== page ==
Bacchus Country



We travel just a short way from where we were two weeks ago to an area called Ribera del Duero. Close to Rioja, but separated from Rioja by some flat terrain and the Duero River, Ribera del Duero is a Spanish DENOMINACION de ORIGEN (DO) located in the autonomous community of Castile y Leon. The most famous vineyards in the area surround Penafiel and Roa de Duero to the west where the regional regulatory council or the REGULADOR (remember him from two weeks ago?) for the denominacion is based. Ribera del Duero is also home to the world-famous and highly-prized Vega Sicilia and Tinto Pesquera wines. These wines introduce us to wines made from 100% Tempranillo Grapes.

Wine has been produced in this region for over 2000 years. What evidence do we have of this? Some fact; some legend. There is, however, one fact that is very concrete. A concrete statue of Bacchus, the Roman god of wine, was unearthed. Bacchus was given a bath, tested for age and found to be almost 2000 years old. However, viticulture as we know it today was probably brought to the region by the Benedictine monks from Cluny in the Burgundy region of France in the twelfth century. Suffice it to say, wine was produced in Ribera del Duero for the next 600 years for local consumption only. This all changed in the 1860’s when the renowned bodega Vega Sicilia was established. Vega Sicilia operated almost alone until the 1970’s, when bodega Pesquera was established by Alejandro Fernandez. Bodega Pesquera produced red wines made from 100% Tempranillo. These wines were full-bodied, concentrated and fruit-driven, more so than their neighbors to the north in Rioja. Pesquera was well received in Spain and in export markets, thus putting Ribera del Duero on the world market. One important result was that the Denominacion de Origen (D.O.) of Ribera del Duero was established by an organization of wine producers and growers who were determined to promote the quality of their wines and enforce regulatory standards. Evidently the hard work was worth it as the Ribera del Duero region was elevated to Denominacion de Origen Calificada (DOC) in 2008.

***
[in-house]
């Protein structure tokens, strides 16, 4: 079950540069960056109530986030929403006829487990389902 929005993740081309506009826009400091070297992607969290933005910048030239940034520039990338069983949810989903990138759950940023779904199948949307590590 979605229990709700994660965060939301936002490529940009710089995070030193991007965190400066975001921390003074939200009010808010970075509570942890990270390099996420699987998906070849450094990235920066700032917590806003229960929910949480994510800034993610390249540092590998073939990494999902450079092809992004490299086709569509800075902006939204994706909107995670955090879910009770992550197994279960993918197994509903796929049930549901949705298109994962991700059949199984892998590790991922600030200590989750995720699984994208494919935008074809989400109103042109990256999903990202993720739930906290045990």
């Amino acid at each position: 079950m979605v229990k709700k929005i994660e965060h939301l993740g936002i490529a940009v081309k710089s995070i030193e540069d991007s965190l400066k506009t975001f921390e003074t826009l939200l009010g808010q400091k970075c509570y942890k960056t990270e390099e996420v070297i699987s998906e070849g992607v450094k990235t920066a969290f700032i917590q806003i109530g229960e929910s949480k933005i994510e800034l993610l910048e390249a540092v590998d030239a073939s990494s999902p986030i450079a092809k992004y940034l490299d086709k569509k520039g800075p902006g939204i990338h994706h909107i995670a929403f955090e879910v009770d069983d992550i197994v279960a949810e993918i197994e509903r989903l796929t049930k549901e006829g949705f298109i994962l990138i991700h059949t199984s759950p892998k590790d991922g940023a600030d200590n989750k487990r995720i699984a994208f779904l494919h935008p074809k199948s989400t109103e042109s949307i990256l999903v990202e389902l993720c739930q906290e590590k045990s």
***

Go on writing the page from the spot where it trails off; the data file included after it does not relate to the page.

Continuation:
Wines produced in the Ribera del Duero DO are sourced almost exclusively from red grapes. The grapes are properly called Tempranillo and are referred to locally as tinto fino. (I will mention the white grape later. It’s important.) The climate of Ribera del Duero is one of extremes. The summers are blistering hot and the winters can be severe; often below zero. Despite these extremes, the vines and the fruit survive quite well. This is evidenced by the heavy textured, bolder and full flavored wines produced therefrom. After the harvest, the wines are stored much the same way as in Rioja – for long periods of time in used barrels. The result is wine with flavors that are subtle. The wines also carry the same quality names as Rioja, i.e., Crianza, Reserva, and Gran Reserva.

When pairing wines from Ribera del Duero with food, think of Roast Lamb, simple lettuce and tomato salads and cheese. Availability of these wines in the Lowcountry is good; they should be in stock at most retailers. When comparing Ribera del Duero to Rioja, expect a wine that is not better, but unique. Over the centuries, the grapes have adapted themselves to extreme temperatures. The blending of the wine includes a very small amount of white wine, which has been added from a grape called Abillo. Blending a tiny amount of white grapes in with the red has been traditional in Europe for centuries and is still done today. The reason for this white grape is that Abillo adds a pleasant aroma. Over 100 years of experimentation and processing and blending has brought to the forefront wines that have full flavors of licorice, mocha, dark berry, and plum.


WINESPEAK. What is a CLONE? (This term is important.) In this case, a clone is a plant produced by graphing or cutting so that it retains the identical genetic characteristics of the host. Each grape variety has many different sub varieties, or clones (much the same way as roses do). For example, there are dozens of clones of Pinot Noir or Cabernet, each excelling in a specific characteristic or resistance to disease. Cloning goes on behind the scenes and all throughout the year.


Next stop: Provence.


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